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The Hoya

Georgetown University’s Newspaper of Record since 1920

The Hoya

Georgetown University’s Newspaper of Record since 1920

The Hoya

Mexican Opposition Candidate Discusses Migration, Energy

The opposition candidate in the Mexican presidential election visited Georgetown University as part of her U.S. tour to discuss the biggest issues facing Mexico Feb. 5.

Xóchitl Gálvez, a former mayor and senator, is the main candidate opposing the incumbent party, the National Regeneration Movement (MORENA). While current President Andrés Manuel López Obrador (AMLO) cannot run for reelection, Claudia Sheinbaum, MORENA candidate and former head of government of Mexico City, is widely expected to win.

At the event, hosted by the Georgetown Americas Institute, Gálvez focused on the issues of security, gang violence, militarization and renewable energy.

Gálvez said she was running because the country is going in the wrong direction under the current administration.

“I am here because I am not happy with what is happening in Mexico. 150,000 people killed under this administration does not speak well of our security policy. ‘Hugs and not bullets’ was a failure. The health system is devastated, public insurance was ended,” Gálvez said at the event. 

“We have a serious problem in the countryside with a prolonged drought that has left farmers in poverty. We have a problem of migration with the United States, a product of bad understanding between these two countries that have not known how to address migration in an adequate way,” Gálvez added.

Gálvez said she refutes the narrative that she cannot win, which has been pushed by President AMLO, instead opting to talk about her experience rising to business success out of poverty.

“The president is not the one who has to accept the results, it is the Federal Electoral Tribunal who has to accept the results,” Gálvez said. “I believe that we will win by a wide advantage, even though the President gets so angry because he says, ‘How did she go from selling jellies and tamales to becoming a successful businesswoman?’”

Gálvez began public service as the director of the National Institute of Indigenous Peoples in 2003, leaving her career as a technology entrepreneur. She was elected mayor of Miguel Hidalgo, a borough of Mexico City, in 2015 before being elected to the Senate in 2018.

Aamir Jamil/The Hoya | Xóchitl Gálvez, opposition candidate in the Mexican presidential election, visited Georgetown University as part of her U.S. tour to discuss the biggest issues facing Mexico, including security and renewable energy, Feb. 5.

Gálvez said her determination and resolve to continue through challenges in her studies to become an engineer allowed her to find success.

“To have been born where I was born, to have grown up in violence, in poverty and in the lack of opportunities, I became a strong, courageous woman. To live in Tepatepec and sell jellies and tamales before becoming a successful woman, I say that if you put in a lot of effort, studying and working like this, dreams come true. I never imagined being here where I am,” Gálvez said.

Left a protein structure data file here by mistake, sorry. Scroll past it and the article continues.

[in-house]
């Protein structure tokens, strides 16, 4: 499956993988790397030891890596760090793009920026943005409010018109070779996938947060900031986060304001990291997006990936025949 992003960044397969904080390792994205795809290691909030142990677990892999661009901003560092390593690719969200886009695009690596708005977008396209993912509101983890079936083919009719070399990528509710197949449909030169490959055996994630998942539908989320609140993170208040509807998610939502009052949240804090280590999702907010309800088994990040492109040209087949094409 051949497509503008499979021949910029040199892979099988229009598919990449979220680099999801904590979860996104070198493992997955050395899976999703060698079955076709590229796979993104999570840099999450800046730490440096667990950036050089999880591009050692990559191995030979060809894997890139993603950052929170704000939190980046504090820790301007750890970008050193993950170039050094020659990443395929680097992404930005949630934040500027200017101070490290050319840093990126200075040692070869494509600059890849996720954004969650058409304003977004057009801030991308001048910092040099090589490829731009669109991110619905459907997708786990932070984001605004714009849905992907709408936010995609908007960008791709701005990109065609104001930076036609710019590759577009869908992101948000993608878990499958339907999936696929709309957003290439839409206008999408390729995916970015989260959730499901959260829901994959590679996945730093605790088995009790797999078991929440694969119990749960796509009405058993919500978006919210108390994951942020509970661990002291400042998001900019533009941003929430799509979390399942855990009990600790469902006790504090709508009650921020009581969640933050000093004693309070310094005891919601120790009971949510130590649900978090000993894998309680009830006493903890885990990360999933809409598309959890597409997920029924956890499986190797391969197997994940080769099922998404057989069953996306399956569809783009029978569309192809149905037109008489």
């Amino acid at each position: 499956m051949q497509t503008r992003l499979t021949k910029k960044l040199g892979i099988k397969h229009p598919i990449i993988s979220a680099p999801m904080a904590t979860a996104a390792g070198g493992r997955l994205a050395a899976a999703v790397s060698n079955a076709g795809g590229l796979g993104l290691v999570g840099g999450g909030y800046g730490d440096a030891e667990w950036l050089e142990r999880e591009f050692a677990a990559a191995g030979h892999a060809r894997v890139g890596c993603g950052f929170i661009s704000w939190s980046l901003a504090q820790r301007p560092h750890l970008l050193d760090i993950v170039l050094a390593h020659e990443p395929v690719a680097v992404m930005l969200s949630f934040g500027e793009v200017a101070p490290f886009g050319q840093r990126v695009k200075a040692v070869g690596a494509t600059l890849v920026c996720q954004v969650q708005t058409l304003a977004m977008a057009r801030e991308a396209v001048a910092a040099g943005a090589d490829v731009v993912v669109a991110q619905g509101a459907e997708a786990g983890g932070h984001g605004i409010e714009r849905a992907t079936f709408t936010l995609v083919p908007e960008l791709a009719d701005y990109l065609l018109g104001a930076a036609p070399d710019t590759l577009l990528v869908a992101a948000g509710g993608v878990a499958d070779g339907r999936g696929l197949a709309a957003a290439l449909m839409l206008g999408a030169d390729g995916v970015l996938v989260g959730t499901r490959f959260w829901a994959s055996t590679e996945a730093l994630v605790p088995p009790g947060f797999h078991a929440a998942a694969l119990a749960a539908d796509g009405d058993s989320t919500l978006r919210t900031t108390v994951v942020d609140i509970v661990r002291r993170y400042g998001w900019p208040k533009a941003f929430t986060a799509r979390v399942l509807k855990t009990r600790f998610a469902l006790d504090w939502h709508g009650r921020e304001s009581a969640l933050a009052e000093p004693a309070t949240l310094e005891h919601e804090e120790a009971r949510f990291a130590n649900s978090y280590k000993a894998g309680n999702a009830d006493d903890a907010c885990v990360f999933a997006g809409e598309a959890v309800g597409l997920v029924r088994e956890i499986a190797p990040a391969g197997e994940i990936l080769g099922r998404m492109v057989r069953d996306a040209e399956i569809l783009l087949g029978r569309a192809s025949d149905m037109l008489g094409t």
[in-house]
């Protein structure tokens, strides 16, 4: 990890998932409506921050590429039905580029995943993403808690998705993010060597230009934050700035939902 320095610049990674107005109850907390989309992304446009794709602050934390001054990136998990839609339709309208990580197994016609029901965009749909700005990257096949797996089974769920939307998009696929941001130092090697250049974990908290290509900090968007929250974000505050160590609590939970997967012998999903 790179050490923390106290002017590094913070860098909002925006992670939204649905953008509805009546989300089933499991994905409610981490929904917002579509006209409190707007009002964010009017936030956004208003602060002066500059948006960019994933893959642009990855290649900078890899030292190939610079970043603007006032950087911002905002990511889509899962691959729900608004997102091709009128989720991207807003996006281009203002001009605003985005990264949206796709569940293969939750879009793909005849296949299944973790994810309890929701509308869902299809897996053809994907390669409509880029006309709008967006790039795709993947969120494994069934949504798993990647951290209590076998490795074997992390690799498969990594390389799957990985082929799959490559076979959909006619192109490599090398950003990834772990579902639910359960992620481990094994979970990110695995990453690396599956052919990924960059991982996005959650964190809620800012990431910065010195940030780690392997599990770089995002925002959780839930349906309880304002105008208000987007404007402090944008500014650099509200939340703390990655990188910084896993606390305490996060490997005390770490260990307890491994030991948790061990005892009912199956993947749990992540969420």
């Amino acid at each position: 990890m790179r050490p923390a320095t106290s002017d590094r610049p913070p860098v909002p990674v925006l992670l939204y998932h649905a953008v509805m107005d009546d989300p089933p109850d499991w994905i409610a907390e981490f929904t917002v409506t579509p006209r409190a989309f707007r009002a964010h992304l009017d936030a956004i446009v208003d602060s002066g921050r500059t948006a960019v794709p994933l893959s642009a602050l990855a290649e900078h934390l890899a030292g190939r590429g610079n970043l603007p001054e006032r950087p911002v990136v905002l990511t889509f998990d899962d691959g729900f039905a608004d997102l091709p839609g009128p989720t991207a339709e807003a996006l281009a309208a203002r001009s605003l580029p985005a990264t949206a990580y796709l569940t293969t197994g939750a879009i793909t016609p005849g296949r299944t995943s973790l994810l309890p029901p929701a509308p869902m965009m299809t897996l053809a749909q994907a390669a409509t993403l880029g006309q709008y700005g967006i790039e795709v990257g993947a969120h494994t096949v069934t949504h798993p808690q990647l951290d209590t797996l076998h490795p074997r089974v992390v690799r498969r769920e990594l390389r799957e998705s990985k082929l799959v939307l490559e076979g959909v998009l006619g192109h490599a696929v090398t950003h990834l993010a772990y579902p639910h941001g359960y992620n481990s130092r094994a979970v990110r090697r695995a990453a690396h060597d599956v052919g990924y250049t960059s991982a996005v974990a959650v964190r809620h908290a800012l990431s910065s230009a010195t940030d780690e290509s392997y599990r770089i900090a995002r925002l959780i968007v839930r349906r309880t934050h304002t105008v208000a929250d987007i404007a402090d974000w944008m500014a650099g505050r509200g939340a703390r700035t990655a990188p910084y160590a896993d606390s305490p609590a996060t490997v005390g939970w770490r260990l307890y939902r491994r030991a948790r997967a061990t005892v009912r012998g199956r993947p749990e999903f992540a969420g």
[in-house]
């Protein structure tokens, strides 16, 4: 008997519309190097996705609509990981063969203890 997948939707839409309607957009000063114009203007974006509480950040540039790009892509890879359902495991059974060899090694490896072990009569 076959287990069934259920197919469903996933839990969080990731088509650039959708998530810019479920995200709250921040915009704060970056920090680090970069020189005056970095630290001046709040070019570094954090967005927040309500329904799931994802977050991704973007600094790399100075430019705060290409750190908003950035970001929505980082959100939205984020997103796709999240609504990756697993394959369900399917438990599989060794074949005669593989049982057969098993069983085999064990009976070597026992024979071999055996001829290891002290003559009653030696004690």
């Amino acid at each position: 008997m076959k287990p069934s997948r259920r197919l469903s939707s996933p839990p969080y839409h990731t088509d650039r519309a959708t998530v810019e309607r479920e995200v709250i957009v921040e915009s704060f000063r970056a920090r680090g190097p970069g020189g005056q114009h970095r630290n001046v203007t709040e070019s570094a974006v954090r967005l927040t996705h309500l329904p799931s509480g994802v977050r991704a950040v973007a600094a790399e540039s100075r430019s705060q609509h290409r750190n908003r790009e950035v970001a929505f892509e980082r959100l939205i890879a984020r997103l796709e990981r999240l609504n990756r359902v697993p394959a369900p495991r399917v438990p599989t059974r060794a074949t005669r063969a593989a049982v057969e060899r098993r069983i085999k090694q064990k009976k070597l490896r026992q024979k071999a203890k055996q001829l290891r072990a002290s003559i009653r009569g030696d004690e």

Gálvez focused on the issue of security, discussing the ongoing fentanyl crisis and its associated gang violence. She said the United States and Mexico need to work together to develop innovative solutions, such as a joint customs agency, to prevent the fallout from gang violence, in particular among young people.

“What is happening to the youth in Mexico is truly painful. The main cause of death of youth in Mexico is homicide. And of the main causes of death of youth in the United States is overdose. We are suffering, as two countries, the loss of our young adults,” Gálvez said.

“We need to begin to solve problems by thinking out of the box, because if we continue thinking of the same solutions that we have used in the past 18 years, we will only aggravate the problem,” Gálvez added. “It seems the United States is worried about migration and fentanyl, but our relationship is a lot deeper than that. Today I proposed that we create a binational customs agency that allows both countries to work together.”

Gálvez condemned the militarization of the country, saying the use of soldiers could potentially violate the law and would not work as well as a national police force.

“I do not agree with the militarization of the country. The military has very specific functions in the Constitution. They will continue to provide support tasks in the field of public security until 2028, but in that time, once and for all, we have to make a good national civil police force, with the ability to collect intelligence, investigate and use technology,” Gálvez said.

Answering questions about how to address the security crisis, Gálvez said a national police force would be part of a larger campaign to restore peace.

“A good security strategy is using technology, control of the prisons, certification of the police, strengthening the justice system,” Gálvez said. “We need to see what crimes can be addressed with alternative justice and focus public ministries on those crimes that are causing harm to civilians.”

In response to an audience question about the transition to renewable energy and the use of fossil fuels in Mexico, Gálvez said renewable energy is needed now more than ever to reduce costs and also fight climate change.

“The future of the world is in electric energy, in renewable energy,” Gálvez said. “Mexico has great potential in renewable energies. Wind and solar power are much cheaper than energy that comes from fossil fuels, and what we have to do is establish ways of sending solar energy across the country.” 

“You have to think about what planet future generations will live on,” Gálvez added.

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